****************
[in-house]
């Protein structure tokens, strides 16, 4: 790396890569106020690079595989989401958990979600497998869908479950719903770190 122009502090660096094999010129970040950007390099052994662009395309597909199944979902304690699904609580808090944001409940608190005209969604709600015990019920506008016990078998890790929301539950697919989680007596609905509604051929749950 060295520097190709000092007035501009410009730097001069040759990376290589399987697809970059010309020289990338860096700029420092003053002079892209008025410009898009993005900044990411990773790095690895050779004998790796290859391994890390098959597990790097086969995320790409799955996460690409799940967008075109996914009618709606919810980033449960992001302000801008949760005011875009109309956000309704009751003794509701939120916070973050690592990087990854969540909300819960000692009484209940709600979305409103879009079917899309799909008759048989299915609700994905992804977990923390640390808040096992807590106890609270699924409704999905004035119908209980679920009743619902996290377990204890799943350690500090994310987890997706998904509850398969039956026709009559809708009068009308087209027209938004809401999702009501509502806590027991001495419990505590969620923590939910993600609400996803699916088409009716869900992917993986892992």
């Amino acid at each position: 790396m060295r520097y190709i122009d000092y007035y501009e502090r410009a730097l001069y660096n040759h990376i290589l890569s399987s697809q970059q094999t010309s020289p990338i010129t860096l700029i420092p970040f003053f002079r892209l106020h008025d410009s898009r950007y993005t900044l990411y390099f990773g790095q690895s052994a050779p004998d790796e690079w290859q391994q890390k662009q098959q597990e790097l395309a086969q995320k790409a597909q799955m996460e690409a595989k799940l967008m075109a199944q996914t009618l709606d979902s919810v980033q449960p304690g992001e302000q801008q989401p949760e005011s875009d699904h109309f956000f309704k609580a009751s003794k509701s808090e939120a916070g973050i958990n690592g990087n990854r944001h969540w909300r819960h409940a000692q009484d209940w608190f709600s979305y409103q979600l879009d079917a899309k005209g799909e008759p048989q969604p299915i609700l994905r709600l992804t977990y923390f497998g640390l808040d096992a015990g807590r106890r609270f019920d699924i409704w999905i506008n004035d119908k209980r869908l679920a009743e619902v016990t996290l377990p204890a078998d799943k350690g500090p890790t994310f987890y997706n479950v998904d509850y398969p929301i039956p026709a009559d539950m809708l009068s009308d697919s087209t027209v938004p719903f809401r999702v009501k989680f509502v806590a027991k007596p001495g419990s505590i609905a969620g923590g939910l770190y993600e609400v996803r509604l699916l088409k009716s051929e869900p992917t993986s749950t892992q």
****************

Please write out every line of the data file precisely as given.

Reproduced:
[in-house]
């Protein structure tokens, strides 16, 4: 790396890569106020690079595989989401958990979600497998869908479950719903770190 122009502090660096094999010129970040950007390099052994662009395309597909199944979902304690699904609580808090944001409940608190005209969604709600015990019920506008016990078998890790929301539950697919989680007596609905509604051929749950 060295520097190709000092007035501009410009730097001069040759990376290589399987697809970059010309020289990338860096700029420092003053002079892209008025410009898009993005900044990411990773790095690895050779004998790796290859391994890390098959597990790097086969995320790409799955996460690409799940967008075109996914009618709606919810980033449960992001302000801008949760005011875009109309956000309704009751003794509701939120916070973050690592990087990854969540909300819960000692009484209940709600979305409103879009079917899309799909008759048989299915609700994905992804977990923390640390808040096992807590106890609270699924409704999905004035119908209980679920009743619902996290377990204890799943350690500090994310987890997706998904509850398969039956026709009559809708009068009308087209027209938004809401999702009501509502806590027991001495419990505590969620923590939910993600609400996803699916088409009716869900992917993986892992």
């Amino acid at each position: 790396m060295r520097y190709i122009d000092y007035y501009e502090r410009a730097l001069y660096n040759h990376i290589l890569s399987s697809q970059q094999t010309s020289p990338i010129t860096l700029i420092p970040f003053f002079r892209l106020h008025d410009s898009r950007y993005t900044l990411y390099f990773g790095q690895s052994a050779p004998d790796e690079w290859q391994q890390k662009q098959q597990e790097l395309a086969q995320k790409a597909q799955m996460e690409a595989k799940l967008m075109a199944q996914t009618l709606d979902s919810v980033q449960p304690g992001e302000q801008q989401p949760e005011s875009d699904h109309f956000f309704k609580a009751s003794k509701s808090e939120a916070g973050i958990n690592g990087n990854r944001h969540w909300r819960h409940a000692q009484d209940w608190f709600s979305y409103q979600l879009d079917a899309k005209g799909e008759p048989q969604p299915i609700l994905r709600l992804t977990y923390f497998g640390l808040d096992a015990g807590r106890r609270f019920d699924i409704w999905i506008n004035d119908k209980r869908l679920a009743e619902v016990t996290l377990p204890a078998d799943k350690g500090p890790t994310f987890y997706n479950v998904d509850y398969p929301i039956p026709a009559d539950m809708l009068s009308d697919s087209t027209v938004p719903f809401r999702v009501k989680f509502v806590a027991k007596p001495g419990s505590i609905a969620g923590g939910l770190y993600e609400v996803r509604l699916l088409k009716s051929e869900p992917t993986s749950t892992q």